Senior citizens queue up to collect their pensions outside a National Bank of Greece branch in Athens on Tuesday.
Senior citizens queue up to collect their pensions outside a National Bank of Greece branch in Athens on Tuesday. - 
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Greece’s banks — shuttered for almost two weeks — are thought likely to run out of money by next Monday if they don’t get a fresh cash injection from the European Union.

But while the banks, besieged by angry customers, have been under the spotlight, we haven’t heard much from the bank workers, the men and women who have the unenviable task of looking after the dwindling pile of cash and keeping Greece’s faltering financial system alive.

Effie Panoutsakopoulou works in one of the few bank branches in Athens that has remained open during the crisis. It’s her job to issue cash cards to the mostly older customers who don’t have one and are therefore unable to use an ATM to draw out the daily limit of 60 euros ($66). Effie has to explain to customers that she can take their application for a cash card but nothing else. That's not what they want to hear.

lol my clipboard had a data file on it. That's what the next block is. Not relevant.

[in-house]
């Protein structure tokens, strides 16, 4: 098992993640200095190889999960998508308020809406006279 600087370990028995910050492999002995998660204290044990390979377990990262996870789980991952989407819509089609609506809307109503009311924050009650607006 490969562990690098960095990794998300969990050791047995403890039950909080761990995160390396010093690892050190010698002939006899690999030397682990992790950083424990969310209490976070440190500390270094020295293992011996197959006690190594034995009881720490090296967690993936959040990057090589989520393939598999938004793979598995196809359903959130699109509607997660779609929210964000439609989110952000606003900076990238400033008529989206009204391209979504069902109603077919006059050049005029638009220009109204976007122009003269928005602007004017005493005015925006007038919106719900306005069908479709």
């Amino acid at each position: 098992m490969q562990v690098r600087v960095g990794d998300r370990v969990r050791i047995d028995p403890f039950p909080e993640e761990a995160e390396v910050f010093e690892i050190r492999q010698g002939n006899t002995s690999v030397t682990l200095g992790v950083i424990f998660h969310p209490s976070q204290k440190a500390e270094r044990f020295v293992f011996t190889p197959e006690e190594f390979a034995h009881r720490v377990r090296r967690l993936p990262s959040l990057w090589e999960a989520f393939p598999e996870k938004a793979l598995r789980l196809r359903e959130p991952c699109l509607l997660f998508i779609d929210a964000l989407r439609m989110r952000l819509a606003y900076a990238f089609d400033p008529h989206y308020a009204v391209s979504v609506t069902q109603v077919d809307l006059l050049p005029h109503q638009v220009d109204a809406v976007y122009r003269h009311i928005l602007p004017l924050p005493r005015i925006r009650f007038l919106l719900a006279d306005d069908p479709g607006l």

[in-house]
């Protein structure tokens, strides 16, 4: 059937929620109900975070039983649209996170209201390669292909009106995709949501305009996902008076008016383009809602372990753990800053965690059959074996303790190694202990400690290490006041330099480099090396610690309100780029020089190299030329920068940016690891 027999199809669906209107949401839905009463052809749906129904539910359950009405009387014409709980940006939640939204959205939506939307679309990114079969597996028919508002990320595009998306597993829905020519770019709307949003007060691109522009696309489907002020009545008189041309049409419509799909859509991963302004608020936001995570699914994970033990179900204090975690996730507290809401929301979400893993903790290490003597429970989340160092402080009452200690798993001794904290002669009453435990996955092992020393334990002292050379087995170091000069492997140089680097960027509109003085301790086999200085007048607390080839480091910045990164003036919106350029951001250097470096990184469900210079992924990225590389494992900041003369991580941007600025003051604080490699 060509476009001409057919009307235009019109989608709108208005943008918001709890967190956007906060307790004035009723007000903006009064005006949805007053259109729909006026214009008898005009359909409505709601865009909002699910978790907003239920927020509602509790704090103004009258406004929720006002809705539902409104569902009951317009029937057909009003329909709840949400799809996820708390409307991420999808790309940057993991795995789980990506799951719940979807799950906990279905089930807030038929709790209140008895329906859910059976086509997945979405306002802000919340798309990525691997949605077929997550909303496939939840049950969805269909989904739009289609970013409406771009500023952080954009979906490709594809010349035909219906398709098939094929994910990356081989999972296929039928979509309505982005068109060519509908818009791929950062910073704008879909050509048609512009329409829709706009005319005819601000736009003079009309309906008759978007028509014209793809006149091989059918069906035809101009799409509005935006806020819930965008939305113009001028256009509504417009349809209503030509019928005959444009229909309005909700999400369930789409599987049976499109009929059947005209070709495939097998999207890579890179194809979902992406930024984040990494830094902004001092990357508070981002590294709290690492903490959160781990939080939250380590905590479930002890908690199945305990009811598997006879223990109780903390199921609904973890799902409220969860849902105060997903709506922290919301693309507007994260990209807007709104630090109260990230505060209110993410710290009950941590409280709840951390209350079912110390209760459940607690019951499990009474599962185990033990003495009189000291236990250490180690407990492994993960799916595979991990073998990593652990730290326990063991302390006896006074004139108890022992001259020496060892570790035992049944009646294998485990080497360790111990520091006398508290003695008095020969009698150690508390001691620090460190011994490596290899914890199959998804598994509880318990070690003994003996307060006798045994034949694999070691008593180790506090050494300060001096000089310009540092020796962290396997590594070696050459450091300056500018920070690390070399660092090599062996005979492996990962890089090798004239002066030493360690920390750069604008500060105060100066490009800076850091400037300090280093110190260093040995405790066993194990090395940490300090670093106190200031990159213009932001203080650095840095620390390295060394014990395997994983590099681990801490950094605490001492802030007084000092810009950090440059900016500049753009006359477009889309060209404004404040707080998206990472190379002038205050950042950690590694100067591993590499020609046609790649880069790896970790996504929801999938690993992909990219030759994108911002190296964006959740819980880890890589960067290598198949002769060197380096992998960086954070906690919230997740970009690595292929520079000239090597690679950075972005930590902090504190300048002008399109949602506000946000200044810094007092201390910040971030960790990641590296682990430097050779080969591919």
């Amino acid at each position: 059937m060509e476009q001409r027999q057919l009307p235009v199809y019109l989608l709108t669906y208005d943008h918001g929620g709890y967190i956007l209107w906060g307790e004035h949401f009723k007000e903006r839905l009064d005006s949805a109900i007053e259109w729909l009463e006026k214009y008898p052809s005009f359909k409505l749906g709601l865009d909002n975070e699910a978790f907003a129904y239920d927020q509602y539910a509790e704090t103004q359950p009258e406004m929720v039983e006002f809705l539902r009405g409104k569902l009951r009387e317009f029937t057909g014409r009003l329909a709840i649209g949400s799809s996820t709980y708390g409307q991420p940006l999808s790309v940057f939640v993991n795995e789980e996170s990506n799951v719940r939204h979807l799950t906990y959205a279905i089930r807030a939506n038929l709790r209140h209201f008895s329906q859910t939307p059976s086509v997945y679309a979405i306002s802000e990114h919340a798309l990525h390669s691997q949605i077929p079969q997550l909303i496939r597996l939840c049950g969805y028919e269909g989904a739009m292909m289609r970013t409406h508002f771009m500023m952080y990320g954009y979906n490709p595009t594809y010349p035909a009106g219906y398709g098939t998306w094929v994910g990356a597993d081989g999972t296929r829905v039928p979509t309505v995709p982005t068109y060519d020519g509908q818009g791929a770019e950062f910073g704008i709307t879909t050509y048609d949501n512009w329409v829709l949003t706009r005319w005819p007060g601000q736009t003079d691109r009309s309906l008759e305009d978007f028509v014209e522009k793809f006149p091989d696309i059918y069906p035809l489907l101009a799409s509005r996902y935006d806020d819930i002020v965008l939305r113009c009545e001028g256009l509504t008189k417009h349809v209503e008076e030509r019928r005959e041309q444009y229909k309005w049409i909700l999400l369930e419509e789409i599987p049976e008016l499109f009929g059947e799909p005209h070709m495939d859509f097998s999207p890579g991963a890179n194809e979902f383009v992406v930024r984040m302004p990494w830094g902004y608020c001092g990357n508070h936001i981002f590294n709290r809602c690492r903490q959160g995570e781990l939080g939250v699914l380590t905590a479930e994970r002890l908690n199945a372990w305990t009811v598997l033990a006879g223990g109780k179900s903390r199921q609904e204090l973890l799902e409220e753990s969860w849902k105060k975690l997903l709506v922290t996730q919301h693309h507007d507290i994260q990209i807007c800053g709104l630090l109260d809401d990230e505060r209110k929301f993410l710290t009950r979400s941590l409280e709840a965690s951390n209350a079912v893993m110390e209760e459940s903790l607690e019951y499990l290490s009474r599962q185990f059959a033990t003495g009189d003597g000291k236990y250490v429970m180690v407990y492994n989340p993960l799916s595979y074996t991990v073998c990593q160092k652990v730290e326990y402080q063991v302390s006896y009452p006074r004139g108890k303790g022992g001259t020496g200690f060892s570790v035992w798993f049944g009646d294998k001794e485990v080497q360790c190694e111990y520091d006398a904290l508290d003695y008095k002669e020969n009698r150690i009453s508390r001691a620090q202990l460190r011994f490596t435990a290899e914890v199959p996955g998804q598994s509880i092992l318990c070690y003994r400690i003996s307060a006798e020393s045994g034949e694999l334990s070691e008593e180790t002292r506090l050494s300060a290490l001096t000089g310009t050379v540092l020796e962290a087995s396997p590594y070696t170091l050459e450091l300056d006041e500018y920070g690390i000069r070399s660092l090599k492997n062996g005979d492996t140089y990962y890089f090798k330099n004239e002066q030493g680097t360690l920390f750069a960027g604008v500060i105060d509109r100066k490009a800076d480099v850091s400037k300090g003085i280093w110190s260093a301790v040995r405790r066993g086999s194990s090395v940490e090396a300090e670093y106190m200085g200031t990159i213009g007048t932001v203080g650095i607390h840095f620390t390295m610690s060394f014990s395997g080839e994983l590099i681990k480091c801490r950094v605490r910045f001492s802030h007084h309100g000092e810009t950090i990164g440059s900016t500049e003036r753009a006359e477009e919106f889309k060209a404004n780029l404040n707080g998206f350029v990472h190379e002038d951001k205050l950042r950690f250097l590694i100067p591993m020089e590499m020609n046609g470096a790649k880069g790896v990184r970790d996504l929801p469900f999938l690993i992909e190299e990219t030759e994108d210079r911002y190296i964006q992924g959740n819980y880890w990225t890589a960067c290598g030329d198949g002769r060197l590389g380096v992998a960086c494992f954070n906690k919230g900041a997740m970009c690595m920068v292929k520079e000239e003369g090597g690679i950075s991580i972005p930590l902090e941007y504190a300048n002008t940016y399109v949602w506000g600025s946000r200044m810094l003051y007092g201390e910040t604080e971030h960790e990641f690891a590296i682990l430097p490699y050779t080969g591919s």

"Today a customer told me, 'I have a gun and I’m going to kill you,’ because we didn’t let him open his safety deposit box,” says Panoutsakopoulou.

Before the bank closures, many Greeks took cash out of their accounts and stashed it in a bank safety deposit box to protect their money from being suddenly converted to drachmas. But now, since the banks are officially closed, the boxes cannot be opened, so the tactic has backfired.

Customers threaten and abuse Panoutsakopoulou and, if all else fails, they plead.

“There’s an old pensioner coming in, and  he says, ‘I’m going to die soon, so I want to open my deposit box.' And we cannot open it. And he starts crying. Other old people [are] coming in, and they want money. And they’re crying," she says.

Exhausted and emotionally drained, Panoutsakopoulou seems close to tears herself.

But Helen Stathis, a high-flying executive at another bank, is angry.

“I am angry because I don’t want to lose my dreams. I have worked very, very hard — all my life — and I don’t like it when I see my dreams being destroyed," she says.

Forty years old, divorced, a mother of two, Stathis has sacrificed a lot to get where she is. But the fact that her bank and her career are now tottering doesn’t elicit much sympathy from family or friends.  

“They seem a bit jealous sometimes, or they treat me unfairly, saying that I should not complain because I still have my job and because I haven’t suffered a lot in the crisis. But it’s not true. I have suffered,” Stathis says.

She says that she has had many sleepless nights worrying about the plight of her customers, and she’s had a 20 percent cut in her own salary. Also, she stresses, “We did not create the crisis. It was government overspending that was mainly to blame. It was not the banks.”